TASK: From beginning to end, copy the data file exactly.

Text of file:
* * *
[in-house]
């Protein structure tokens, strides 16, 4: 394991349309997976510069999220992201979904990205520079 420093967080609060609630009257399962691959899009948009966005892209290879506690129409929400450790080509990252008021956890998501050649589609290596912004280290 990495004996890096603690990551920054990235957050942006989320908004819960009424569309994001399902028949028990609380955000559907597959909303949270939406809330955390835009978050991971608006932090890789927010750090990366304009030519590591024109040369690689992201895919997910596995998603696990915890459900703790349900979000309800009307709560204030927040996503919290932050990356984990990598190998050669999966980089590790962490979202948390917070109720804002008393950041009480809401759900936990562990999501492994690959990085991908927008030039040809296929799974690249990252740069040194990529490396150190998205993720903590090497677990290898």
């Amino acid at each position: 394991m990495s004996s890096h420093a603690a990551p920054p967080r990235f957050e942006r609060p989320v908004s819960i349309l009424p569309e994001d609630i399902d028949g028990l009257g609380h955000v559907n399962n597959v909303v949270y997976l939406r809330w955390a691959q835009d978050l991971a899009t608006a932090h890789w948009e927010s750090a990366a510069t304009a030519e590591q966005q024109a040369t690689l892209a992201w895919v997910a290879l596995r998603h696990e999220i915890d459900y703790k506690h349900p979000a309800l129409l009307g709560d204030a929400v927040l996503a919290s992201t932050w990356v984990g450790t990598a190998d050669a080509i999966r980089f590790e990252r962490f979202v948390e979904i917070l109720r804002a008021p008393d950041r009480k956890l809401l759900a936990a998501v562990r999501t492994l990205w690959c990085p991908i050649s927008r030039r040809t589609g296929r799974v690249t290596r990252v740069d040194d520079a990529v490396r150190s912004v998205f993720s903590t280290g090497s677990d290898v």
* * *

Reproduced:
[in-house]
């Protein structure tokens, strides 16, 4: 394991349309997976510069999220992201979904990205520079 420093967080609060609630009257399962691959899009948009966005892209290879506690129409929400450790080509990252008021956890998501050649589609290596912004280290 990495004996890096603690990551920054990235957050942006989320908004819960009424569309994001399902028949028990609380955000559907597959909303949270939406809330955390835009978050991971608006932090890789927010750090990366304009030519590591024109040369690689992201895919997910596995998603696990915890459900703790349900979000309800009307709560204030927040996503919290932050990356984990990598190998050669999966980089590790962490979202948390917070109720804002008393950041009480809401759900936990562990999501492994690959990085991908927008030039040809296929799974690249990252740069040194990529490396150190998205993720903590090497677990290898």
């Amino acid at each position: 394991m990495s004996s890096h420093a603690a990551p920054p967080r990235f957050e942006r609060p989320v908004s819960i349309l009424p569309e994001d609630i399902d028949g028990l009257g609380h955000v559907n399962n597959v909303v949270y997976l939406r809330w955390a691959q835009d978050l991971a899009t608006a932090h890789w948009e927010s750090a990366a510069t304009a030519e590591q966005q024109a040369t690689l892209a992201w895919v997910a290879l596995r998603h696990e999220i915890d459900y703790k506690h349900p979000a309800l129409l009307g709560d204030a929400v927040l996503a919290s992201t932050w990356v984990g450790t990598a190998d050669a080509i999966r980089f590790e990252r962490f979202v948390e979904i917070l109720r804002a008021p008393d950041r009480k956890l809401l759900a936990a998501v562990r999501t492994l990205w690959c990085p991908i050649s927008r030039r040809t589609g296929r799974v690249t290596r990252v740069d040194d520079a990529v490396r150190s912004v998205f993720s903590t280290g090497s677990d290898v």